From: Michael Everson (firstname.lastname@example.org)
Date: Tue Mar 01 2005 - 11:27:40 CST
At 23:15 +1100 2005-03-01, vlad wrote:
>In some older texts concerned with historical linguistics (see
>(second table) for an example), a symbol looking like ezh is used to
>represent a voiced velar fricative-a not untypical value for yogh.
>Should this be encoded as LATIN SMALL LETTER EZH, or considered a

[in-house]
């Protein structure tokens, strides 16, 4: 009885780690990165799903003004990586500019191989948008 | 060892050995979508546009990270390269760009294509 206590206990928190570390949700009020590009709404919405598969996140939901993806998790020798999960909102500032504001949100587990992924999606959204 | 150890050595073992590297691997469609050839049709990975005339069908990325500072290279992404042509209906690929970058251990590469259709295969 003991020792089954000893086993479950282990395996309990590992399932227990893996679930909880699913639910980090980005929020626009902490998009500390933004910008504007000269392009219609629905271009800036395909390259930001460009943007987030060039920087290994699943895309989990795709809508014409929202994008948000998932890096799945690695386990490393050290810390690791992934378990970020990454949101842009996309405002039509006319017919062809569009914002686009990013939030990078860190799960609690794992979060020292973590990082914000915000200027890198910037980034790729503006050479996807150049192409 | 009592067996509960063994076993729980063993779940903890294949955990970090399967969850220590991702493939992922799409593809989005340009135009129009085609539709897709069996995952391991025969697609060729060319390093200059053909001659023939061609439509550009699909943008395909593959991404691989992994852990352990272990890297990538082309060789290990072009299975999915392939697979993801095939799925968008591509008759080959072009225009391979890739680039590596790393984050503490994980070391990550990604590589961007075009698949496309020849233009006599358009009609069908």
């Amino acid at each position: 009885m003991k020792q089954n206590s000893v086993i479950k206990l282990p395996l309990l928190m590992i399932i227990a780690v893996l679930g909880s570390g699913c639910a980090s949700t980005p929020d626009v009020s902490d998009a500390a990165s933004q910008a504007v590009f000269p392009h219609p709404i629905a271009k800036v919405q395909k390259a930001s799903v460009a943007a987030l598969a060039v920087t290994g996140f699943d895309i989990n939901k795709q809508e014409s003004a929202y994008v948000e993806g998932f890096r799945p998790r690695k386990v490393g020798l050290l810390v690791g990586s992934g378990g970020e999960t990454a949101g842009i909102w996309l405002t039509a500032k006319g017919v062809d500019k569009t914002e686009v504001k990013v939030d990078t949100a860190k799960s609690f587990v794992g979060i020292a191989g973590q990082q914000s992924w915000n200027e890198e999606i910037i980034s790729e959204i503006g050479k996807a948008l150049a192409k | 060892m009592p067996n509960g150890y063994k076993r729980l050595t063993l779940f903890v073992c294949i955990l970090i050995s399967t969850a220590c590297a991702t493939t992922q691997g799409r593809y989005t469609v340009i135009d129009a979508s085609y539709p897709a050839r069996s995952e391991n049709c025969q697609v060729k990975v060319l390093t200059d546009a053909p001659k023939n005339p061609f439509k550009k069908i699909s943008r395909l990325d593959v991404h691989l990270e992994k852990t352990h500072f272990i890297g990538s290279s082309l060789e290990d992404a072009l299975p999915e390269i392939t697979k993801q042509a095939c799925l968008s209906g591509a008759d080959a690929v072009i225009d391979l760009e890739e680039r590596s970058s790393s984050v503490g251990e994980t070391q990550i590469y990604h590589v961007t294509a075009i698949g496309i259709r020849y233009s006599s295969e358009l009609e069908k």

>glyph variant of LATIN SMALL LETTER YOGH?
The glyph used on that page is probably an EZH. YOGH, properly, is
used for Middle English for the voiced velar fricative, and in some
Middle Cornish manuscripts for the voiced dental fricative (3o3o =
dhodho 'to him'). Yogh derives from the Insular Latin G as used in
Irish and Old English; it is probable that the real underlying
character on your page is U+1D79, LATIN SMALL LETTER INSULAR G which
will be available in Unicode 4.1.
-- Michael Everson * * Everson Typography * * http://www.evertype.com
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